The U.S. military has been investigating how to use 3D printing to solve supply chain issues involving front-line soldiers. Now, a group of Army and Navy researchers have developed a plastic surgical kit that can be printed on-site and used to treat battlefield wounds.
"Over a period of less than three months the team developed and demonstrated the ability to produce sterile surgical instruments in a field setting using a material extrusion 3D printer," the research team stated in a recent technical brief. "Rapid trials of the instrument designs resulted in a functional surgical kit which could be printed in a single build on the 3D printer. At the conclusion of the project the 3D printer and surgical instrument kit were demonstrated in a mock field surgery."
The 3D printed surgical kit includes: a Kelly hemostat, needle driver, tissue forceps, retractor, scalpel handle and Metzenbaum scissors. They were printed on a Stratasys Dimension printer using ABSi-Ag as the build material. ABSi-Ag is a new plastic resin with silver loading that is under development by Stratasys.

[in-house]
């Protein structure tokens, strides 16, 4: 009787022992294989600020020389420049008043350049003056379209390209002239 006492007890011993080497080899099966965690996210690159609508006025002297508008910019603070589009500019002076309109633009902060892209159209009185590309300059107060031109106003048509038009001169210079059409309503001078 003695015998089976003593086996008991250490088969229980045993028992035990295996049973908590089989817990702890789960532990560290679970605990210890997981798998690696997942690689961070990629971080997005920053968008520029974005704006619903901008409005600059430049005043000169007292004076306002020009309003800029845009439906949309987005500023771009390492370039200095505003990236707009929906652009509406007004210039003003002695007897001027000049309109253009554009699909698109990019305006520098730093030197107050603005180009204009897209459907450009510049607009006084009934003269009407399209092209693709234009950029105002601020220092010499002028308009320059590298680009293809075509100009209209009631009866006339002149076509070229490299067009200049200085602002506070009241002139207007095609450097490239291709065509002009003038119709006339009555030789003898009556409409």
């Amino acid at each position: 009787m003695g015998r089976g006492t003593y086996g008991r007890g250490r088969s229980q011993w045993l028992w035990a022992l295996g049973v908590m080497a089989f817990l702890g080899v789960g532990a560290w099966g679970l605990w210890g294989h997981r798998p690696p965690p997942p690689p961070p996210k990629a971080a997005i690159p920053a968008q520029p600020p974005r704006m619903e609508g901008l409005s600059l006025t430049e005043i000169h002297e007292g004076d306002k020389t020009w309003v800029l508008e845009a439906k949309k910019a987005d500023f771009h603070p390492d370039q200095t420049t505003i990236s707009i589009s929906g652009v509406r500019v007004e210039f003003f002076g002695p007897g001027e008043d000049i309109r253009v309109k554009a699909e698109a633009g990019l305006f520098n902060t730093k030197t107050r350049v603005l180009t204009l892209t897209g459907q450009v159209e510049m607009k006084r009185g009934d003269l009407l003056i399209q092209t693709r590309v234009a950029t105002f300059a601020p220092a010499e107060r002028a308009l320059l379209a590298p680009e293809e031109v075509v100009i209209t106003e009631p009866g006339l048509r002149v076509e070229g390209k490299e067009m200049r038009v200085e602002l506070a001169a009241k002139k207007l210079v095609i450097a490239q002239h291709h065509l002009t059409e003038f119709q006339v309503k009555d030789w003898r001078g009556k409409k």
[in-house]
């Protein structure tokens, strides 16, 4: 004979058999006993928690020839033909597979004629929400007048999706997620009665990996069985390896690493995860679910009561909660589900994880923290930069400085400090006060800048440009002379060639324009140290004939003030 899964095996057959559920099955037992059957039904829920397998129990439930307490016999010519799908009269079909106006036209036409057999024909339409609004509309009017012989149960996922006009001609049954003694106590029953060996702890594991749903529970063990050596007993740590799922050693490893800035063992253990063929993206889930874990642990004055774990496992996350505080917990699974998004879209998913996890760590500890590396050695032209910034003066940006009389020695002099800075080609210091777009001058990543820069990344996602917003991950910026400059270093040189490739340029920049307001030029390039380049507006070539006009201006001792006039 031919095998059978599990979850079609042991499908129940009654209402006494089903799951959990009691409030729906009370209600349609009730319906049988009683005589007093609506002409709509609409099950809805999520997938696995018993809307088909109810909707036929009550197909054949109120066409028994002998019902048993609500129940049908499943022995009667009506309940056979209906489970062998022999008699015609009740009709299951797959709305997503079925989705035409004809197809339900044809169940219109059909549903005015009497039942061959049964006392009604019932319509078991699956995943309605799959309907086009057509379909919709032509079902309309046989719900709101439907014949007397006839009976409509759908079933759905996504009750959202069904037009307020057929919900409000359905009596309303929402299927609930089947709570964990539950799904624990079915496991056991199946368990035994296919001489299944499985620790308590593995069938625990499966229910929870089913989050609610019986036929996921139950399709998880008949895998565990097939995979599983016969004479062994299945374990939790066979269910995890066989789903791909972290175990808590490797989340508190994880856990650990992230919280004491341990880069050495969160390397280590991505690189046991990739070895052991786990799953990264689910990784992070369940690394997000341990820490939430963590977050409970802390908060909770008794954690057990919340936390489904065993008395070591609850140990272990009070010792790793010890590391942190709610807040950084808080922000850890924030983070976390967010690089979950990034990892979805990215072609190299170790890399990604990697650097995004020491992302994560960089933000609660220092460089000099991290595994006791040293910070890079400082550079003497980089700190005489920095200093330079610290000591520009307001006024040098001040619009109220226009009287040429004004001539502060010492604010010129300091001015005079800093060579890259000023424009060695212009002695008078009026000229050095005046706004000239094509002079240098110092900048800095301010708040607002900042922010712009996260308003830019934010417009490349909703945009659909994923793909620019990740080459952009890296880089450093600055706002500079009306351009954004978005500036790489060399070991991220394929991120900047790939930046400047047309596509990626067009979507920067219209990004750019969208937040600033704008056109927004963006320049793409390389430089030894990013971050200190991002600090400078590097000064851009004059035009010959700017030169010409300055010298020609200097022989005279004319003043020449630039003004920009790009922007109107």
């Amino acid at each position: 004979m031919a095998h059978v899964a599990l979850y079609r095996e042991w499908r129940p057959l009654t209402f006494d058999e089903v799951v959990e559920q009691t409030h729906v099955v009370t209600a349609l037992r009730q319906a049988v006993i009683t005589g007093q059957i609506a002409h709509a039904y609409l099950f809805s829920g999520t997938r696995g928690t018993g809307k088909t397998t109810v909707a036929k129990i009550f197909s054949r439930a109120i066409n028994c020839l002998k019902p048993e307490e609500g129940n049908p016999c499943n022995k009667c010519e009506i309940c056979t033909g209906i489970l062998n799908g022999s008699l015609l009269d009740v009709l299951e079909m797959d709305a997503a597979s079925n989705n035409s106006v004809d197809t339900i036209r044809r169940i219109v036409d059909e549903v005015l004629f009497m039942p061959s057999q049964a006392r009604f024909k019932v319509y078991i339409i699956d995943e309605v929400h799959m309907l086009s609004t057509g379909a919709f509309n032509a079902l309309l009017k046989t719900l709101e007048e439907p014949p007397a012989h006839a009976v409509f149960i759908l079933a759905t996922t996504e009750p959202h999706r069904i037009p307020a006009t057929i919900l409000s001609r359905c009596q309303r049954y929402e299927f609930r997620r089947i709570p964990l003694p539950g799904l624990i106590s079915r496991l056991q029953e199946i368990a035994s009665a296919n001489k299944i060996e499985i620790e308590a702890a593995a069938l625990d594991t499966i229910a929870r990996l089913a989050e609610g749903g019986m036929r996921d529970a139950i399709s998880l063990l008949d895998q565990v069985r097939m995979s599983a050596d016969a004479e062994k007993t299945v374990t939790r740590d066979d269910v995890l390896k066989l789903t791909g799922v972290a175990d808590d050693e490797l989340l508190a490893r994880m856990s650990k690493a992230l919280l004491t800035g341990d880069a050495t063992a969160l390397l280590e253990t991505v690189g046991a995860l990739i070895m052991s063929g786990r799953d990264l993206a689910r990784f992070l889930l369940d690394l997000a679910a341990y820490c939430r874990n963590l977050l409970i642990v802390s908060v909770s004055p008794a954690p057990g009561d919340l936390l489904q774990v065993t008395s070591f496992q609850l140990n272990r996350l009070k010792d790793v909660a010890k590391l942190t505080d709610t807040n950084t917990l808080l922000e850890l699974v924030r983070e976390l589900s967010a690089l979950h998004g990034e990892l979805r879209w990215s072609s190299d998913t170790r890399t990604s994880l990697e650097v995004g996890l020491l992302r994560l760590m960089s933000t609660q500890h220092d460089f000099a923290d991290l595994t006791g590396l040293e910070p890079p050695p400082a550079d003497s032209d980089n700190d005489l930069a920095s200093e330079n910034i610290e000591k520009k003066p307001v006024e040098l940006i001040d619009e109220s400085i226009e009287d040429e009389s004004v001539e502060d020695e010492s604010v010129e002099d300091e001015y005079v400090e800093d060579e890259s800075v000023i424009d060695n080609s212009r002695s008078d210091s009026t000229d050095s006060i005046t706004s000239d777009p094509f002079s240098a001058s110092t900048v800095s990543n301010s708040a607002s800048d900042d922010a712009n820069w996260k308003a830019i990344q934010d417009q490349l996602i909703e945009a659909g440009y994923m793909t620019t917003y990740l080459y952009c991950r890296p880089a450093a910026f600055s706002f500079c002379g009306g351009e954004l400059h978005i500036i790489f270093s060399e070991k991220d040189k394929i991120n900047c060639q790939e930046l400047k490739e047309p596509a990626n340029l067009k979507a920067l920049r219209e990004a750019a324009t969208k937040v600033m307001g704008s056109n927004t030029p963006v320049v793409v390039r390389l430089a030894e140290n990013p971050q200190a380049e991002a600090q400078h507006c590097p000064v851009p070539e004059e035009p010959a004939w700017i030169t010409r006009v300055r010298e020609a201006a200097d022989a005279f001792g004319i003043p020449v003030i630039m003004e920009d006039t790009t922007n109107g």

"Treatment of battlefield trauma presents a unique set of challenges, among which is the logistical challenge of providing sterile surgical instruments to surgeons," the team stated in their report. "Transport and supply constraints limit the quantity and variety of surgical instruments available in the field and sterilization equipment is also not available to support the instruments on hand."
The new 3D printed surgical kits can be produced all at once as a single build and are automatically sterile because of the high processing temperatures required to work with the ABS thermoplastic.
3D printed surgical kits are just one of many new uses the Army is discovering for 3D printing. They have sent supply pods equipped with 3D printers to the front lines where engineers are working to meet the needs of the soldiers on the ground.